Books

Sally Mitchell; Eden: The Eighth Day

28795664Author: Sally Mitchell
Genre: Fantasy
Pages: kindle edition 269
Published by Troubador Publishing Ltd in 2016.

Goodreads synopsis
Vita Dulcas is found abandoned as a baby filled with enough snake venom to kill many grown men, but she survives. The empire she is born into is the last remaining on Earth, Mendacia, and is governed by an evil Emperor and his hoard of demon slaves.
The citizens believe it is a divine curse, which leaves their skies a blazing red and traps them in a desert land cut off by a molten river, but Vita sees the emperor’s tale of divine retribution for human sin as a lie. If only she could make the others see.
However, Vita is as inconsequential in the empire as a grain of sand, or at least she was, until she had to fend
for her life. In the space of a few days, Vita’s life is turned upside down and she learns she has more power than she could possibly imagine and that the city is based on a web of deceit.

I received a free copy from Netgalley in exchange for an honest review

“It was a relentless and self-destructive ritual, yet Minerva lived for hope. One day the saviour would return to the lands and rid them of the demon plague. She just needed to find a way. Maybe tonight.” -first few lines of the prologue.

I started this book earlier this month, after having something of a reading slump, and I must say that this didn’t really make me want to come out of it.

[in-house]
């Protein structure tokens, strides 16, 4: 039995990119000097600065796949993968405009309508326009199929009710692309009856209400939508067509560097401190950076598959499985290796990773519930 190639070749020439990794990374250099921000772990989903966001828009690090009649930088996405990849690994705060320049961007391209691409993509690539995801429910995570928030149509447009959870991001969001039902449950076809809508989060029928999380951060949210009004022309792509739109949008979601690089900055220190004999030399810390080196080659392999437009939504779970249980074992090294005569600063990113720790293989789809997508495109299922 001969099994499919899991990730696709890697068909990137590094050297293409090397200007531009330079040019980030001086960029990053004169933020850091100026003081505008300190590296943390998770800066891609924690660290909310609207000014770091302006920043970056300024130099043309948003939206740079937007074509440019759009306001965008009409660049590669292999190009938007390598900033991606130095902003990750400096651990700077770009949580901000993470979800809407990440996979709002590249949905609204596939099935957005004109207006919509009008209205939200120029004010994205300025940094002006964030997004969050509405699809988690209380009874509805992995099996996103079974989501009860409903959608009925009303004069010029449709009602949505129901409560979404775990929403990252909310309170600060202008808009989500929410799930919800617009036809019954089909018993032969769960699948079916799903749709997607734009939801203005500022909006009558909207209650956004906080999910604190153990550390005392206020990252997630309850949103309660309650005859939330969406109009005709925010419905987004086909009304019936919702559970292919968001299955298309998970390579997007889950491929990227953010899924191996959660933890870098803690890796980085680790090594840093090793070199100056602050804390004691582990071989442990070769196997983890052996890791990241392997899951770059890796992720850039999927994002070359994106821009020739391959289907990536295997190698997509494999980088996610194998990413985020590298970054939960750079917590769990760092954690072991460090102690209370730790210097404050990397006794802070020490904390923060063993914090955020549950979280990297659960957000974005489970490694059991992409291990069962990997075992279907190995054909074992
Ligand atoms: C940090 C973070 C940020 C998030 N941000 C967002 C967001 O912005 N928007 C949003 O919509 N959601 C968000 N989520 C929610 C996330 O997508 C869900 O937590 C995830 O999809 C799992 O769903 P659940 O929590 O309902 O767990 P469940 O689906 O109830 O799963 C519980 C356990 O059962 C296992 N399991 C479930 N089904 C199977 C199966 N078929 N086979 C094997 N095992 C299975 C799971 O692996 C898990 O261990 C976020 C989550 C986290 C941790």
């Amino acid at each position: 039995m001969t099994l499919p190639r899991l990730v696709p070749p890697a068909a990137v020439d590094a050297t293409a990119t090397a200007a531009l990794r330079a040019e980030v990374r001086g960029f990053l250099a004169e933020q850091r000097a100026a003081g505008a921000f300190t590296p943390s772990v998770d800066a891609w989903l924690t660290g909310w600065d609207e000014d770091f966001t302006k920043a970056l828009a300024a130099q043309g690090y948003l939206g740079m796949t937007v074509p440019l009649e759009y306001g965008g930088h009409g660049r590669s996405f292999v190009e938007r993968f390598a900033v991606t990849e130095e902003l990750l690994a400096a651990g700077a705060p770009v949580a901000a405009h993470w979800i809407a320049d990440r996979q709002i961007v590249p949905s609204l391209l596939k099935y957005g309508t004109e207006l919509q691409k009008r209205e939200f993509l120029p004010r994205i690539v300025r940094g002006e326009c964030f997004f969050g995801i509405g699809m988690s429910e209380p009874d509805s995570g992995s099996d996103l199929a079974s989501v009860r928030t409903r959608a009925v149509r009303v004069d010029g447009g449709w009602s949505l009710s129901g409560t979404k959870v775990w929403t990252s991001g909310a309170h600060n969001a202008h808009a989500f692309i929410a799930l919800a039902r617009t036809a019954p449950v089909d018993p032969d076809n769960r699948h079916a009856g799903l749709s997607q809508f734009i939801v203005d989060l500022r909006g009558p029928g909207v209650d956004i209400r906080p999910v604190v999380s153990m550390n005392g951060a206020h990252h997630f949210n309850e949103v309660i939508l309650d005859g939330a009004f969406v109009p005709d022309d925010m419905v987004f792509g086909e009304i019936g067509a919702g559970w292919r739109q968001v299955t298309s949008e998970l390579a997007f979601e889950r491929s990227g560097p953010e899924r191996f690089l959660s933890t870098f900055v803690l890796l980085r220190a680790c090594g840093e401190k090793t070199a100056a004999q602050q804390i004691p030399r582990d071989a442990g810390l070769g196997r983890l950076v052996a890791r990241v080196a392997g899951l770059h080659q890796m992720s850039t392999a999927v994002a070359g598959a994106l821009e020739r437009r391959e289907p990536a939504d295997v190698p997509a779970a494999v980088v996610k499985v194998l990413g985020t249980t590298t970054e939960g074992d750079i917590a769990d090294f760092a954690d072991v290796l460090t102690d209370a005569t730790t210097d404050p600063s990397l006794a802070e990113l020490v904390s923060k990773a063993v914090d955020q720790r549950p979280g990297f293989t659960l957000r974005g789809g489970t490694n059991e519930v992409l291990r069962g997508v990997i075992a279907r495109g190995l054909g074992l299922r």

Maybe it was because of my state of being, the not really wanting to read anything state, but this book didn’t quite do it for me. Be warned, this may be more of a rant than I would’ve liked.

Lets start at the beginning.

To start on a positive note: the prologue was actually quite interesting. It introduced a character, there was action, there was blood, magic and a lot of drama. As a reader, it gave me an insight as to what/who the demons were that the blurb was talking about. I probably should have seen it coming, but the character who was introduced in the prologue (being Minerva) was actually not at all that present in the rest of the book (she only appeared again later on, for a short time).
However, aside from being interesting, the prologue already introduced one of the issues that I have with this book. You see, the title and the cover promise a book that appears to be some sort of alternate history of the Christian story of creation, it wasn’t. It was filled with Roman terms and names (hint: Minerva), and instead of bringing some sort of devil being as an antagonist, there was more something of a godlike figure.

After the prologue, Vita Dulcas is introduced (and her little brother… who is not at all that important, but was just there because… drama?). She now lives at the palace that looks something like this?:

(picture found on Flickr on the account of Fink Angel, this is Fishbourne Roman Palace)

Is it just me? Or did the whole Roman-like setting just feel a little odd? I mean, when I think of a palace in such a desertlike place, surrounded by lava rivers with demons crawling through the city, it usually brings to mind a more non-Roman setting.
Anyhow, she lives at the palace because of a favour that the emperor owed Vita’s father (the one who raised her after she was found in the cave full of snakes).